The Sonics/The Horrors, The Forum, London

Rock's demonic upstarts are given a lesson in the dark arts
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The Independent Culture

The Horrors have become NME favourites and cover stars by reviving the antics of Screaming Lord Sutch, the original British ghoul merchant, and doing the odd cover of "The Witch" by The Sonics. Seeing these latecomers to the alternative, underground ball on the same bill as headliners The Sonics – the original Sixties garage rockers all the way from Tacoma, a small town in the North-west US, on their first ever UK visit, certainly helps put things in perspective.

In the early Sixties, The Sonics followed The Wailers, also from Tacoma – rather than the reggae group – and The Kingsmen, from neighbouring Seattle, and developed a proto-punk sound which has resonated down the years via the Stooges, the MC5 and Nirvana. They split up 40 years ago but the three core members of the original quintet reunited at the end of last year.

The Horrors and The Sonics remain a mouth-watering – nay, a potentially psychosis-inducing proposition – a meeting of like minds across the generations. Sadly, The Horrors don't live up to expectation, even if they try hard to conjure up the spirit of the late Joe Meek, the British producer of "Telstar" fame. The fantastically coiffured and monikered Faris Rotter looks like the twitching corpse of Joey Ramone but his vocals are distorted in a fashion Fall frontman Mark E Smith would approve of. At one point the lanky singer seems to say "This is my real voice, I swear!" proving, if nothing else, that The Horrors may make a horrible, howling racket but they have a sense of humour. Over the pulsating throb of drummer Spider Webb and bassist Tomethy Furse, organ player Coffin Joe throws shapes as if auditioning for an Ed Wood movie but they remain a band in thrall to their rather narrow and predictable record collection.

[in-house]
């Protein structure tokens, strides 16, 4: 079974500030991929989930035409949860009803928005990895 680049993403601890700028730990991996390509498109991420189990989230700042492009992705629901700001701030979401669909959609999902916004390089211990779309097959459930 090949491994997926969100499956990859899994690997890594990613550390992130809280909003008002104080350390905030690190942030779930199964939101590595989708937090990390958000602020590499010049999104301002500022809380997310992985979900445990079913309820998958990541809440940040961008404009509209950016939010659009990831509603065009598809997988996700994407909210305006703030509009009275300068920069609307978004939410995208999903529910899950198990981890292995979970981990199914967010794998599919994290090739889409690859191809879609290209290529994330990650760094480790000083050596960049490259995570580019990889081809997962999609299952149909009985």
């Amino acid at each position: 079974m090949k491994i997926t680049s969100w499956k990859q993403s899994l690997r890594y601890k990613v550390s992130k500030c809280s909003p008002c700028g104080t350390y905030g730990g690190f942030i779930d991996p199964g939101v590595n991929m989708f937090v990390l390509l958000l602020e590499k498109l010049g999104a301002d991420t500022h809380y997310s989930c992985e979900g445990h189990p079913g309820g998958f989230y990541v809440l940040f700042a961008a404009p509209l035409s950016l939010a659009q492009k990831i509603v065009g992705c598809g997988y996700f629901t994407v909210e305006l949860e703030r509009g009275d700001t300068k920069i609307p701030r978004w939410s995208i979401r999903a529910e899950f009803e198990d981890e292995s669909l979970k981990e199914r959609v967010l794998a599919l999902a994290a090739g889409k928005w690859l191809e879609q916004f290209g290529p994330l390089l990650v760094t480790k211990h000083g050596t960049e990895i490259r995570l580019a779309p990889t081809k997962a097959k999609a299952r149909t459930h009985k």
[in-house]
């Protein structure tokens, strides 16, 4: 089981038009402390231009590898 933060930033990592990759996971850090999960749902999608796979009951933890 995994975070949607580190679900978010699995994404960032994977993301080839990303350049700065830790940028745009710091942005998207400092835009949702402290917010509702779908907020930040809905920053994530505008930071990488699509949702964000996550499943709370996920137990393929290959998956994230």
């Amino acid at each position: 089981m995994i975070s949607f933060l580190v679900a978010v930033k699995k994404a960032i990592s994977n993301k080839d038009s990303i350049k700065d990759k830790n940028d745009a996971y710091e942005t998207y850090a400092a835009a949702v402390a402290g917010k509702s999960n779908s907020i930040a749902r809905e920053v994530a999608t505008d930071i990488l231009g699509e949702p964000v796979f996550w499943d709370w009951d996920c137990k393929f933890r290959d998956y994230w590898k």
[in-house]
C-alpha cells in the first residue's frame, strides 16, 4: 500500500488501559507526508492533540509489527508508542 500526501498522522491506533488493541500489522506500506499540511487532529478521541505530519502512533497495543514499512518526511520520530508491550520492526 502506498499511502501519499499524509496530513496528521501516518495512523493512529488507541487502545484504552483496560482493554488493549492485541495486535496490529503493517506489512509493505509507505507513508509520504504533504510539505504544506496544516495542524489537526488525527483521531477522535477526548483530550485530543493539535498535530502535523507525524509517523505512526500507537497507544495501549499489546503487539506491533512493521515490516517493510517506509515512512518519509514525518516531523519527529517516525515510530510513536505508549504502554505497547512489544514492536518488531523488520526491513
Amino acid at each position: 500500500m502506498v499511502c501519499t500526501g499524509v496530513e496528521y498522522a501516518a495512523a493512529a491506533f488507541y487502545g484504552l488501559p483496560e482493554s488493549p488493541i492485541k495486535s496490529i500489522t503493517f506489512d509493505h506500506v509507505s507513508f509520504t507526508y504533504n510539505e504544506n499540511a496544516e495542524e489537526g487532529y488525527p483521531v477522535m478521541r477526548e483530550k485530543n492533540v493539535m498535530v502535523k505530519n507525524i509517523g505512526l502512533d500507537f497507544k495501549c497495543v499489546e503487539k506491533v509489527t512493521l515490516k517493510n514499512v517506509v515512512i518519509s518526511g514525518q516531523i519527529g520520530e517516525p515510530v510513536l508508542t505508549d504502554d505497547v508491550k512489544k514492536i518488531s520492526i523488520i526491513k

The Sonics, on the other hand, redeem what could have been a damp squib finale to Le Beat Bespoke Volume 4 Weekender. Larry Parypa's guitar chords ring out and it's straight into the Satanic stomp of "He's Waiting". The dark material penned by frontman and keyboard player Gerry Roslie 40 years ago has endured. "Some folks like water, some folks like wine, I like the taste of straight strychnine" he hollers as they launch "Strychnine". Mind you, The Sonics also excel at taking other people's songs and making them their own, as on "Have Love, Will Travel", composed by Richard Berry, the writer best known for "Louie Louie". When Rob Lind plays his saxophone, the fans jumping up and down don't even mind the fact "Psycho", the original composition they end with, basically recycles the same primitive chord sequence. Their brutal version of "Louie Louie" wipes the floor with the hundreds of other versions. "The Witch", their first single, is, if that were possible, cruder, rougher, wilder still. On the way out, a fifty-something father and his son are both enthusing about the gig.

The Sonics' primal appeal is indeed timeless.